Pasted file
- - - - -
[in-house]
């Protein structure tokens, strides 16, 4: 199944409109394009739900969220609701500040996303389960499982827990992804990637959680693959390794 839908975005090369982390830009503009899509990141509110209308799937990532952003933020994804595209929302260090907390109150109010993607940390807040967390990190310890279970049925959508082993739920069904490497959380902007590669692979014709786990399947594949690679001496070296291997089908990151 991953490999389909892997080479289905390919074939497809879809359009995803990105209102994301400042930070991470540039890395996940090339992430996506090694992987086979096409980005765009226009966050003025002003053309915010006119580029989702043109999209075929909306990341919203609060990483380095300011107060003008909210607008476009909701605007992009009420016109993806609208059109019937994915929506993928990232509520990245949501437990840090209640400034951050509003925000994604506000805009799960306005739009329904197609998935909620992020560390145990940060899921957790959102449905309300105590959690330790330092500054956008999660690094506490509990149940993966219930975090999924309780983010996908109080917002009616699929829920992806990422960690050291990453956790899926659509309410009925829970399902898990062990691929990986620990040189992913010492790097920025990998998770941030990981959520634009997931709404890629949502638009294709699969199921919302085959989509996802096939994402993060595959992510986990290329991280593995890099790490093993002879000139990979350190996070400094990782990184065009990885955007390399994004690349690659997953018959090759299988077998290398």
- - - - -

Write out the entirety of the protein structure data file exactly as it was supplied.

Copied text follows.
[in-house]
């Protein structure tokens, strides 16, 4: 199944409109394009739900969220609701500040996303389960499982827990992804990637959680693959390794 839908975005090369982390830009503009899509990141509110209308799937990532952003933020994804595209929302260090907390109150109010993607940390807040967390990190310890279970049925959508082993739920069904490497959380902007590669692979014709786990399947594949690679001496070296291997089908990151 991953490999389909892997080479289905390919074939497809879809359009995803990105209102994301400042930070991470540039890395996940090339992430996506090694992987086979096409980005765009226009966050003025002003053309915010006119580029989702043109999209075929909306990341919203609060990483380095300011107060003008909210607008476009909701605007992009009420016109993806609208059109019937994915929506993928990232509520990245949501437990840090209640400034951050509003925000994604506000805009799960306005739009329904197609998935909620992020560390145990940060899921957790959102449905309300105590959690330790330092500054956008999660690094506490509990149940993966219930975090999924309780983010996908109080917002009616699929829920992806990422960690050291990453956790899926659509309410009925829970399902898990062990691929990986620990040189992913010492790097920025990998998770941030990981959520634009997931709404890629949502638009294709699969199921919302085959989509996802096939994402993060595959992510986990290329991280593995890099790490093993002879000139990979350190996070400094990782990184065009990885955007390399994004690349690659997953018959090759299988077998290398």